SpaceX has scrapped the lone Starship prototype built in Florida in 2019, surprising very few.
Beginning a few months after work began on Starship Mk1 at SpaceX’s South Texas production facilities, a separate team in Cocoa, Florida was tasked with building a similar Starship Mk2 prototype. Not much is known about Mk2 relative to its much more publicized sibling but unofficial photos and videos taken over the course of 2019 suggested that SpaceX had effectively completed most of Starship Mk2 by the end of last year. However, built dozens of miles and several waterways away from a practical test facility, actually testing a Starship prototype assembled at SpaceX’s Cocoa facilities was always going to be an uphill battle.
To warrant the cost and effort that would be required to transport something as large as a vertical Starship from Cocoa, Florida to Cape Canaveral, Mk2 would have to be able offer something invaluable during testing. Now eight months after Starship Mk1 was destroyed during one of its first real tests, that was sadly not the case and SpaceX has chosen the simplest route forward – scrapping Mk2 where it sits.
In November 2019, SpaceX installed Starship Mk1 on a test stand in Boca Chica, Texas and began a series of tests. The ship passed an initial ambient temperature pressure test on the 18th but failed spectacularly during its first cryogenic proof test, said by SpaceX to have “pressurize[d] systems to the max.” Excluding Starhopper, Starship Mk1 was about as rough of a prototype as SpaceX could have feasibly built and the fact that it survived any length of time under cryogenic loads and pressures was fairly impressive.
Welded together almost entirely out in elements on the South Texas Gulf coast, the total success of Starship Mk1 (and its similar Mk2 sibling) would have flown in the face of almost every single tenet of modern aerospace production. As noted in a Teslarati article describing the Starship’s demise, the Mk1 production apparatus left plenty of room for improvement.
“[Videos of the failure implicated] the weld connecting the LOX dome to the cylindrical body of Starship’s LOX tank, pointing to a bad weld joint as the likeliest source of the failure. Although that hardware failure is unfortunate, Mk1’s loss will hopefully guide improvements in Starship’s design and manufacturing procedures.”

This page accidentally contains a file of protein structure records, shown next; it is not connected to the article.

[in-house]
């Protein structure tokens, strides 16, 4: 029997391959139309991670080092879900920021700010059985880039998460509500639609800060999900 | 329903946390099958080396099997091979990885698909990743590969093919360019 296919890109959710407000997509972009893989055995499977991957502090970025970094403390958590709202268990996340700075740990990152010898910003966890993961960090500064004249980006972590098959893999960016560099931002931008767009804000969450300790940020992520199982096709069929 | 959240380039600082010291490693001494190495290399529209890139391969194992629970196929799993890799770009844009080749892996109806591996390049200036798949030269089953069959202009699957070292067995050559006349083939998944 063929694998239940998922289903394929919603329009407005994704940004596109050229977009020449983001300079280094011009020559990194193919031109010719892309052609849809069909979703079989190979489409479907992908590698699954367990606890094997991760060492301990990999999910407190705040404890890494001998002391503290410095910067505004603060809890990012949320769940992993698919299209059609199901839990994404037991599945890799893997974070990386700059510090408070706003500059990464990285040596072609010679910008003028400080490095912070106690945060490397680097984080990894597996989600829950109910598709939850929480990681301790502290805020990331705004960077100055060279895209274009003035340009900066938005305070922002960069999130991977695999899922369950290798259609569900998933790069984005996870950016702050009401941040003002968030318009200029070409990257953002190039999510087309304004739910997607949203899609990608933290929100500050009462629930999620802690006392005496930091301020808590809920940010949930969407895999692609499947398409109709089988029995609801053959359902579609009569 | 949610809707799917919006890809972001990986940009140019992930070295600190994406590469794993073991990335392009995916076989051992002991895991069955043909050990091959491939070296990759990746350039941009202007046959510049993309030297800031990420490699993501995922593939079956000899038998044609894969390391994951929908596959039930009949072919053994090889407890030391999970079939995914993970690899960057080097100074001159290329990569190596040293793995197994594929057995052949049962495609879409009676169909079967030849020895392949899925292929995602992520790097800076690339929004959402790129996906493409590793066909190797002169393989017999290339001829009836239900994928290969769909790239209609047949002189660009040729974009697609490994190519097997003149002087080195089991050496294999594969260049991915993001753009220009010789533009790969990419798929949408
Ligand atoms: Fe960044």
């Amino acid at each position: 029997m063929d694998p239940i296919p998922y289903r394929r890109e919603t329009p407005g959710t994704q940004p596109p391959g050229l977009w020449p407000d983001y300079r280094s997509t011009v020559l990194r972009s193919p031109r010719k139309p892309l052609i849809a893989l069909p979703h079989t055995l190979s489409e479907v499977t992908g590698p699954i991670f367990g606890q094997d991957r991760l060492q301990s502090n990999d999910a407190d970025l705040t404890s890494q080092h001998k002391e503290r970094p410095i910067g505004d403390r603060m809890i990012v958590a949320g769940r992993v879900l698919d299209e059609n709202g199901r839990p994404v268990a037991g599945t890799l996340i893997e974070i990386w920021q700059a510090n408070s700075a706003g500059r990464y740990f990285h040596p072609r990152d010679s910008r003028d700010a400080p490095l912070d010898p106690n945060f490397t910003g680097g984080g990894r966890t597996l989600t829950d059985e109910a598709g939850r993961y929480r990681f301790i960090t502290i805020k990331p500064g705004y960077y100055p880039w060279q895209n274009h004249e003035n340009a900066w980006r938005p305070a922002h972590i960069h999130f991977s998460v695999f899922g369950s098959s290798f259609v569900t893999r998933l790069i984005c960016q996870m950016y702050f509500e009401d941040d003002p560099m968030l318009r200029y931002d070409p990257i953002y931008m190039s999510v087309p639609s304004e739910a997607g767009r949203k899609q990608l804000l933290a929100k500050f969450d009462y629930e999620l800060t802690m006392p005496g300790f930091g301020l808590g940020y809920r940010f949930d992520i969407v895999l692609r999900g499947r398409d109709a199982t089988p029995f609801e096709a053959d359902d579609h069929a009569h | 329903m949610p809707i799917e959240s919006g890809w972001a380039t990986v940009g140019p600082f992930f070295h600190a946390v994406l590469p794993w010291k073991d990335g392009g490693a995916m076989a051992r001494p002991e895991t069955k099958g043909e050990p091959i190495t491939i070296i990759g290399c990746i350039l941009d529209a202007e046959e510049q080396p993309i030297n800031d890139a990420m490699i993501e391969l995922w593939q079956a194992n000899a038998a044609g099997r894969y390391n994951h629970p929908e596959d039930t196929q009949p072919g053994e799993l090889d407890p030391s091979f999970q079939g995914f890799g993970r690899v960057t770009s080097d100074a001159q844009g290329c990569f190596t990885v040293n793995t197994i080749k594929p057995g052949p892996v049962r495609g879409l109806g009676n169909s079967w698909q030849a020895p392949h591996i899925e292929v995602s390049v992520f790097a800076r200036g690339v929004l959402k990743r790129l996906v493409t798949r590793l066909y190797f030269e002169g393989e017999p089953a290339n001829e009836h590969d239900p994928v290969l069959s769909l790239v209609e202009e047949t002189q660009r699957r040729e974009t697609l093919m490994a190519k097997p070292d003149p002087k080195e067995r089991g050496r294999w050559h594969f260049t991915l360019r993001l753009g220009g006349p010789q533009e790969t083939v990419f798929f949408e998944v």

Teslarati.com — November 20th, 2019
That is precisely what SpaceX did – and was likely already doing – in response to Mk1’s failure. Just two months later, SpaceX successfully tested a steel Starship tank built in upgraded facilities with upgraded methods and reached pressures of 7.1 bar (~103 psi) before failing – likely a 50% improvement or better relative to Mk1. A second tank completed weeks later in late January 2020 reached 7.5 bar, sprung a leak, was repaired, and ultimately soared to 8.5 bar (~125 psi) before failing. Per CEO Elon Musk, that would technically be enough for a Starship to launch humans into orbit with an industry-standard ~40% safety factor.
Finally, SpaceX recently proved that a full-scale, two-tank Starship prototype built with the same methods and facilities as those test tanks could achieve the same results, completing a ~7.5 bar (~110 psi) cryogenic proof test with Starship SN4 on May 10th.
Long story short, the methods SpaceX used to build Starship Mk1 and Mk2 were already proven redundant more than six months ago and buried even deeper in May 2020. Aside from serving as a museum piece, Starship Mk2’s fate was sealed – the only real question was how and when it would be scrapped. For now, SpaceX’s Starship program will be almost exclusively stationed in South Texas, where it appears to be in good hands. Starship SN5 is currently expected to attempt its first wet dress rehearsal (WDR) and static fire tests no earlier than July 17th (today) at 8 am CDT (13:00 UTC).
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